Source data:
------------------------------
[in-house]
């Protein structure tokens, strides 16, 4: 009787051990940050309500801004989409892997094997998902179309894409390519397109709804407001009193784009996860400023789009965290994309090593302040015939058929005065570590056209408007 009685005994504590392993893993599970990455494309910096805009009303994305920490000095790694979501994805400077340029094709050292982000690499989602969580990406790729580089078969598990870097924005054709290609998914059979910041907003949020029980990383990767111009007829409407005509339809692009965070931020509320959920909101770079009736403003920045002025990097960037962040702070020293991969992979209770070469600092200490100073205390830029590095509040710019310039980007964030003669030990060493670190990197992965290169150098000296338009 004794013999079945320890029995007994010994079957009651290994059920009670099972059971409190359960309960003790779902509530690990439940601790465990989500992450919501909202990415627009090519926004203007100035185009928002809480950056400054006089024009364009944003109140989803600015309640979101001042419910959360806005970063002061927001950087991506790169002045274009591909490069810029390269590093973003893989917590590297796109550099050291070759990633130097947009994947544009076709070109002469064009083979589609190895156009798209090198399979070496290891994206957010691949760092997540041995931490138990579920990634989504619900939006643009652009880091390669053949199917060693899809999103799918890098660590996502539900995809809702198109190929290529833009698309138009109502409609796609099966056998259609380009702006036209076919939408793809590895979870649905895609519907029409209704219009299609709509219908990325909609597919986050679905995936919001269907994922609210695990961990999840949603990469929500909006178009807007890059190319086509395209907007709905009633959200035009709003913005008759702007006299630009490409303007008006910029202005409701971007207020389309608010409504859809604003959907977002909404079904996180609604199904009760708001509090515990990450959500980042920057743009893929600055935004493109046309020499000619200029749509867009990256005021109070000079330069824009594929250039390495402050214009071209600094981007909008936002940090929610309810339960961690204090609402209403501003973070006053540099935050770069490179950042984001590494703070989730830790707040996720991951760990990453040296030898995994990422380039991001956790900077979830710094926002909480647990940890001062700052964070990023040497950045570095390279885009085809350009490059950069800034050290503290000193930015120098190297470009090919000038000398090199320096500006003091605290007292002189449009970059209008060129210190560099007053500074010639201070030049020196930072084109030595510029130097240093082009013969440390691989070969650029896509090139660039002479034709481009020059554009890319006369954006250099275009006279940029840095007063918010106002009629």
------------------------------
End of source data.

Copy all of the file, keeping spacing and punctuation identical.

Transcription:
[in-house]
């Protein structure tokens, strides 16, 4: 009787051990940050309500801004989409892997094997998902179309894409390519397109709804407001009193784009996860400023789009965290994309090593302040015939058929005065570590056209408007 009685005994504590392993893993599970990455494309910096805009009303994305920490000095790694979501994805400077340029094709050292982000690499989602969580990406790729580089078969598990870097924005054709290609998914059979910041907003949020029980990383990767111009007829409407005509339809692009965070931020509320959920909101770079009736403003920045002025990097960037962040702070020293991969992979209770070469600092200490100073205390830029590095509040710019310039980007964030003669030990060493670190990197992965290169150098000296338009 004794013999079945320890029995007994010994079957009651290994059920009670099972059971409190359960309960003790779902509530690990439940601790465990989500992450919501909202990415627009090519926004203007100035185009928002809480950056400054006089024009364009944003109140989803600015309640979101001042419910959360806005970063002061927001950087991506790169002045274009591909490069810029390269590093973003893989917590590297796109550099050291070759990633130097947009994947544009076709070109002469064009083979589609190895156009798209090198399979070496290891994206957010691949760092997540041995931490138990579920990634989504619900939006643009652009880091390669053949199917060693899809999103799918890098660590996502539900995809809702198109190929290529833009698309138009109502409609796609099966056998259609380009702006036209076919939408793809590895979870649905895609519907029409209704219009299609709509219908990325909609597919986050679905995936919001269907994922609210695990961990999840949603990469929500909006178009807007890059190319086509395209907007709905009633959200035009709003913005008759702007006299630009490409303007008006910029202005409701971007207020389309608010409504859809604003959907977002909404079904996180609604199904009760708001509090515990990450959500980042920057743009893929600055935004493109046309020499000619200029749509867009990256005021109070000079330069824009594929250039390495402050214009071209600094981007909008936002940090929610309810339960961690204090609402209403501003973070006053540099935050770069490179950042984001590494703070989730830790707040996720991951760990990453040296030898995994990422380039991001956790900077979830710094926002909480647990940890001062700052964070990023040497950045570095390279885009085809350009490059950069800034050290503290000193930015120098190297470009090919000038000398090199320096500006003091605290007292002189449009970059209008060129210190560099007053500074010639201070030049020196930072084109030595510029130097240093082009013969440390691989070969650029896509090139660039002479034709481009020059554009890319006369954006250099275009006279940029840095007063918010106002009629």